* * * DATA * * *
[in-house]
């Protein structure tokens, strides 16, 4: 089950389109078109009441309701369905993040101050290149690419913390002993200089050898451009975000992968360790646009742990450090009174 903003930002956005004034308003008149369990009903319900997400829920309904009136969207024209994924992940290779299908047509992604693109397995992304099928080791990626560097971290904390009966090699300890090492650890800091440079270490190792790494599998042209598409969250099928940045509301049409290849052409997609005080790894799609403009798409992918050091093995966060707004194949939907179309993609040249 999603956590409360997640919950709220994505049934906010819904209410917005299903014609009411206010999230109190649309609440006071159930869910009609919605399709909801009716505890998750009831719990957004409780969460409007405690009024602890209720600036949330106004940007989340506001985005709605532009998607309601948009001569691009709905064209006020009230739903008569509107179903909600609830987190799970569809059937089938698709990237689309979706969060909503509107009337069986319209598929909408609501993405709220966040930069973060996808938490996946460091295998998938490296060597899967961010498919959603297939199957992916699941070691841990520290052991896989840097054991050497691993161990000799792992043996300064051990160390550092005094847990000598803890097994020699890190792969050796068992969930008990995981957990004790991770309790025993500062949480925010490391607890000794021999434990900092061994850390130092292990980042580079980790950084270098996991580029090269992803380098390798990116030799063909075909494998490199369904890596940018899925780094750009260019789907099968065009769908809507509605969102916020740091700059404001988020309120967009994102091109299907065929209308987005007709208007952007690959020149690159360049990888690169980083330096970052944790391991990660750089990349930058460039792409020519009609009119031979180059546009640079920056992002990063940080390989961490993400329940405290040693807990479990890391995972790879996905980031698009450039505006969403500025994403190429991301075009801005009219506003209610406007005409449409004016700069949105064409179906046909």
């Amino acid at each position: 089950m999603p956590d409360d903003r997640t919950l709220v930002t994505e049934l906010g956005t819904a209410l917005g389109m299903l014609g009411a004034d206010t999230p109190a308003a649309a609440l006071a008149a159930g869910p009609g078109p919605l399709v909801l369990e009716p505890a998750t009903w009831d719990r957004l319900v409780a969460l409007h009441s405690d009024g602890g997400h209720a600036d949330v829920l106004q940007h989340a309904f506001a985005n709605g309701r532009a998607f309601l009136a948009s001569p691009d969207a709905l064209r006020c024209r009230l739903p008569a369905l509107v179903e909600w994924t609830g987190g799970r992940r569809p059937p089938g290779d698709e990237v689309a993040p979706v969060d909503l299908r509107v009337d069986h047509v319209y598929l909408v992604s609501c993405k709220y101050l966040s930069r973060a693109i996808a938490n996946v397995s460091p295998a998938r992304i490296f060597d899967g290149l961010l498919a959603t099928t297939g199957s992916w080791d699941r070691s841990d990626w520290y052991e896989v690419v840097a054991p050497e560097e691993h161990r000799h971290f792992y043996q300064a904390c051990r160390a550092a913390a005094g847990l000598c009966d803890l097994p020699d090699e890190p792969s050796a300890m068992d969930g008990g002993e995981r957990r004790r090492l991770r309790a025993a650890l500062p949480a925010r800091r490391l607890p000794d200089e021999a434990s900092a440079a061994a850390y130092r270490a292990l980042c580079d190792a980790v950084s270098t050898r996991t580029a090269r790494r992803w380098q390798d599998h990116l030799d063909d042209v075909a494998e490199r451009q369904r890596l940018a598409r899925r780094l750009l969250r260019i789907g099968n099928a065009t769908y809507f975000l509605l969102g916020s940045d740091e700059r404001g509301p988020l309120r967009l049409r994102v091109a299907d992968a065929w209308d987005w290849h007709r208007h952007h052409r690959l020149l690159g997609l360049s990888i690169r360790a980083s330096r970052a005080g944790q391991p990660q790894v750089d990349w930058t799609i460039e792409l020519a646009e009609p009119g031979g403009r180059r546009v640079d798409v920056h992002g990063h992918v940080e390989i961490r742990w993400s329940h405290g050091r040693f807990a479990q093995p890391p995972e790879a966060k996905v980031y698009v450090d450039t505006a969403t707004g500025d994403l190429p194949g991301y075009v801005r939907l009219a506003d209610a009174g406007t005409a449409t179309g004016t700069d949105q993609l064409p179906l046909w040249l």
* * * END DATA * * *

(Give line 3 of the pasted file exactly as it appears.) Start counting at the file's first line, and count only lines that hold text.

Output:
């Amino acid at each position: 089950m999603p956590d409360d903003r997640t919950l709220v930002t994505e049934l906010g956005t819904a209410l917005g389109m299903l014609g009411a004034d206010t999230p109190a308003a649309a609440l006071a008149a159930g869910p009609g078109p919605l399709v909801l369990e009716p505890a998750t009903w009831d719990r957004l319900v409780a969460l409007h009441s405690d009024g602890g997400h209720a600036d949330v829920l106004q940007h989340a309904f506001a985005n709605g309701r532009a998607f309601l009136a948009s001569p691009d969207a709905l064209r006020c024209r009230l739903p008569a369905l509107v179903e909600w994924t609830g987190g799970r992940r569809p059937p089938g290779d698709e990237v689309a993040p979706v969060d909503l299908r509107v009337d069986h047509v319209y598929l909408v992604s609501c993405k709220y101050l966040s930069r973060a693109i996808a938490n996946v397995s460091p295998a998938r992304i490296f060597d899967g290149l961010l498919a959603t099928t297939g199957s992916w080791d699941r070691s841990d990626w520290y052991e896989v690419v840097a054991p050497e560097e691993h161990r000799h971290f792992y043996q300064a904390c051990r160390a550092a913390a005094g847990l000598c009966d803890l097994p020699d090699e890190p792969s050796a300890m068992d969930g008990g002993e995981r957990r004790r090492l991770r309790a025993a650890l500062p949480a925010r800091r490391l607890p000794d200089e021999a434990s900092a440079a061994a850390y130092r270490a292990l980042c580079d190792a980790v950084s270098t050898r996991t580029a090269r790494r992803w380098q390798d599998h990116l030799d063909d042209v075909a494998e490199r451009q369904r890596l940018a598409r899925r780094l750009l969250r260019i789907g099968n099928a065009t769908y809507f975000l509605l969102g916020s940045d740091e700059r404001g509301p988020l309120r967009l049409r994102v091109a299907d992968a065929w209308d987005w290849h007709r208007h952007h052409r690959l020149l690159g997609l360049s990888i690169r360790a980083s330096r970052a005080g944790q391991p990660q790894v750089d990349w930058t799609i460039e792409l020519a646009e009609p009119g031979g403009r180059r546009v640079d798409v920056h992002g990063h992918v940080e390989i961490r742990w993400s329940h405290g050091r040693f807990a479990q093995p890391p995972e790879a966060k996905v980031y698009v450090d450039t505006a969403t707004g500025d994403l190429p194949g991301y075009v801005r939907l009219a506003d209610a009174g406007t005409a449409t179309g004016t700069d949105q993609l064409p179906l046909w040249l």